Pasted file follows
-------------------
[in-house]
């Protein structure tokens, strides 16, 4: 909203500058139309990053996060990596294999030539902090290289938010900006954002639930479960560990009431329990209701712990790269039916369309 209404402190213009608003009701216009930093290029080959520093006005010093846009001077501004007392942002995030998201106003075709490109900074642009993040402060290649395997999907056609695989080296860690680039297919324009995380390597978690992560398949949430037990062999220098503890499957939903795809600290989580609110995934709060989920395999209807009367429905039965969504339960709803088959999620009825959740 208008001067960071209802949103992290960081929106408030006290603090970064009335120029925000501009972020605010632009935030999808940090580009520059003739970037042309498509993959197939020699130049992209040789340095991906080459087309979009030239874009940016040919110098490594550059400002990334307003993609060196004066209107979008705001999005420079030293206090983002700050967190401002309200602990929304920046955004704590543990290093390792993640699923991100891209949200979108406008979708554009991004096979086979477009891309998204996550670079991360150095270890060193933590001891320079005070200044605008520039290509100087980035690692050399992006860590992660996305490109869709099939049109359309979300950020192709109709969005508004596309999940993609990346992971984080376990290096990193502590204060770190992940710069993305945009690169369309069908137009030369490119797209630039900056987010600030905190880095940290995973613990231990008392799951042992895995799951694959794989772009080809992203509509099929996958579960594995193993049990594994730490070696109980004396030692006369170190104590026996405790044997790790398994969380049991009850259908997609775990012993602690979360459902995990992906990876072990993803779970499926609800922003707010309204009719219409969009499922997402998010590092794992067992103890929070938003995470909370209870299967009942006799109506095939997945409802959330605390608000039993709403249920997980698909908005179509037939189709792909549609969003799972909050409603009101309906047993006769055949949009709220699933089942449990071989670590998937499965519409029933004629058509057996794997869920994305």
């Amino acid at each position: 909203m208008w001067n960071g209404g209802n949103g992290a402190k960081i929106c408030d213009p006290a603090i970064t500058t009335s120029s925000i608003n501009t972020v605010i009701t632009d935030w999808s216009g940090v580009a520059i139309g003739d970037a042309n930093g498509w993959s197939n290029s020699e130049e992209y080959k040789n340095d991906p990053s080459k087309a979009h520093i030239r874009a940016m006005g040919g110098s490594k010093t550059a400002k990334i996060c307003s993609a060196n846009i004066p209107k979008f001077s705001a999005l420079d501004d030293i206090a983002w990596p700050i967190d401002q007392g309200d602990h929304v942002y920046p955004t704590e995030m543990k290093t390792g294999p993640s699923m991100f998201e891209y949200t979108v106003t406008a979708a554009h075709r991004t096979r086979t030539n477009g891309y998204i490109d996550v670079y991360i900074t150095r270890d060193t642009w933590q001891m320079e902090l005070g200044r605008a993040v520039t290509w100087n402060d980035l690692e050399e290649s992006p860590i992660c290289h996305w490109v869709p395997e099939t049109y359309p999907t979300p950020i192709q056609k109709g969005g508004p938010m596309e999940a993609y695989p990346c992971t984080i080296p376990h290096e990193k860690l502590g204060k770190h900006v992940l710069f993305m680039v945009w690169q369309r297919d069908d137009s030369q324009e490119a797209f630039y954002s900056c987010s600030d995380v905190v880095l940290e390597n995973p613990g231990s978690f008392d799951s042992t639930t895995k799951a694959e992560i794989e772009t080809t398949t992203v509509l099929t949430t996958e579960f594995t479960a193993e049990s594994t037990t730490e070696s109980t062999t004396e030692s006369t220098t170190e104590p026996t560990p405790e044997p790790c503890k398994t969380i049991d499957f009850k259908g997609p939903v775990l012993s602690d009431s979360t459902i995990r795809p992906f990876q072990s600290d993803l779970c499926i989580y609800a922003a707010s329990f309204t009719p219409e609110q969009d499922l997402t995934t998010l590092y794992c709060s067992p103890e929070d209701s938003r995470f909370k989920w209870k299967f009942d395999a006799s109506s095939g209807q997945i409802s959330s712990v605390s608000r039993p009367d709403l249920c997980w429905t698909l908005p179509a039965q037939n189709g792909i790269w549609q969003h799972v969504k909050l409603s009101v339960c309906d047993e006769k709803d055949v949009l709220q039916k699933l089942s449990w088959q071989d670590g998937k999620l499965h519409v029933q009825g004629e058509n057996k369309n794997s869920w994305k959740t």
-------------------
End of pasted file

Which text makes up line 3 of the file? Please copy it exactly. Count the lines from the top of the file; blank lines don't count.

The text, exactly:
């Amino acid at each position: 909203m208008w001067n960071g209404g209802n949103g992290a402190k960081i929106c408030d213009p006290a603090i970064t500058t009335s120029s925000i608003n501009t972020v605010i009701t632009d935030w999808s216009g940090v580009a520059i139309g003739d970037a042309n930093g498509w993959s197939n290029s020699e130049e992209y080959k040789n340095d991906p990053s080459k087309a979009h520093i030239r874009a940016m006005g040919g110098s490594k010093t550059a400002k990334i996060c307003s993609a060196n846009i004066p209107k979008f001077s705001a999005l420079d501004d030293i206090a983002w990596p700050i967190d401002q007392g309200d602990h929304v942002y920046p955004t704590e995030m543990k290093t390792g294999p993640s699923m991100f998201e891209y949200t979108v106003t406008a979708a554009h075709r991004t096979r086979t030539n477009g891309y998204i490109d996550v670079y991360i900074t150095r270890d060193t642009w933590q001891m320079e902090l005070g200044r605008a993040v520039t290509w100087n402060d980035l690692e050399e290649s992006p860590i992660c290289h996305w490109v869709p395997e099939t049109y359309p999907t979300p950020i192709q056609k109709g969005g508004p938010m596309e999940a993609y695989p990346c992971t984080i080296p376990h290096e990193k860690l502590g204060k770190h900006v992940l710069f993305m680039v945009w690169q369309r297919d069908d137009s030369q324009e490119a797209f630039y954002s900056c987010s600030d995380v905190v880095l940290e390597n995973p613990g231990s978690f008392d799951s042992t639930t895995k799951a694959e992560i794989e772009t080809t398949t992203v509509l099929t949430t996958e579960f594995t479960a193993e049990s594994t037990t730490e070696s109980t062999t004396e030692s006369t220098t170190e104590p026996t560990p405790e044997p790790c503890k398994t969380i049991d499957f009850k259908g997609p939903v775990l012993s602690d009431s979360t459902i995990r795809p992906f990876q072990s600290d993803l779970c499926i989580y609800a922003a707010s329990f309204t009719p219409e609110q969009d499922l997402t995934t998010l590092y794992c709060s067992p103890e929070d209701s938003r995470f909370k989920w209870k299967f009942d395999a006799s109506s095939g209807q997945i409802s959330s712990v605390s608000r039993p009367d709403l249920c997980w429905t698909l908005p179509a039965q037939n189709g792909i790269w549609q969003h799972v969504k909050l409603s009101v339960c309906d047993e006769k709803d055949v949009l709220q039916k699933l089942s449990w088959q071989d670590g998937k999620l499965h519409v029933q009825g004629e058509n057996k369309n794997s869920w994305k959740t």